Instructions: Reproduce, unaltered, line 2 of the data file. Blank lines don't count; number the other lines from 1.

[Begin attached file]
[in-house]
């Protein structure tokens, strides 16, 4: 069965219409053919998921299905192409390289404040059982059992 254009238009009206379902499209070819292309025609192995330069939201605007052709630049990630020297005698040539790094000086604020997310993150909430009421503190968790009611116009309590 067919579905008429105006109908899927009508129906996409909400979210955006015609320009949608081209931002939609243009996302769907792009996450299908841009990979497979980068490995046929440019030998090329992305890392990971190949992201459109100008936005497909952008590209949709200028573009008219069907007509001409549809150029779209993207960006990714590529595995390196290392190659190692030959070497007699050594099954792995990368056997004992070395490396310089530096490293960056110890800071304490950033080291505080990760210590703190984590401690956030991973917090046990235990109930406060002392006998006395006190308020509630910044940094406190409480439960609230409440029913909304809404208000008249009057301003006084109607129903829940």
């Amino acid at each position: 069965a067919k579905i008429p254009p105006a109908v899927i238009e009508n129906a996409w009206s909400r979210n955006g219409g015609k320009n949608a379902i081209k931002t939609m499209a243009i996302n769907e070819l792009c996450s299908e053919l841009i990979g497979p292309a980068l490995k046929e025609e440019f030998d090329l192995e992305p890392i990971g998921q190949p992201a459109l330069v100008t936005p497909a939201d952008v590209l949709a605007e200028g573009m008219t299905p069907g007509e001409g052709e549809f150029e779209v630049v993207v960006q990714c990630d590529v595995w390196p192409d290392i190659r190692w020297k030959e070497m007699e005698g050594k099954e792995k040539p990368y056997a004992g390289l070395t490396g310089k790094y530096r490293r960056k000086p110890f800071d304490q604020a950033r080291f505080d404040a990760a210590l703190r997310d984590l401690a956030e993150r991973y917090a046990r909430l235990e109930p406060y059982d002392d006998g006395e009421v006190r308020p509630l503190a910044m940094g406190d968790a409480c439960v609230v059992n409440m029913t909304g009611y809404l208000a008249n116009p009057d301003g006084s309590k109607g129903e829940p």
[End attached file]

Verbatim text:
């Protein structure tokens, strides 16, 4: 069965219409053919998921299905192409390289404040059982059992 254009238009009206379902499209070819292309025609192995330069939201605007052709630049990630020297005698040539790094000086604020997310993150909430009421503190968790009611116009309590 067919579905008429105006109908899927009508129906996409909400979210955006015609320009949608081209931002939609243009996302769907792009996450299908841009990979497979980068490995046929440019030998090329992305890392990971190949992201459109100008936005497909952008590209949709200028573009008219069907007509001409549809150029779209993207960006990714590529595995390196290392190659190692030959070497007699050594099954792995990368056997004992070395490396310089530096490293960056110890800071304490950033080291505080990760210590703190984590401690956030991973917090046990235990109930406060002392006998006395006190308020509630910044940094406190409480439960609230409440029913909304809404208000008249009057301003006084109607129903829940």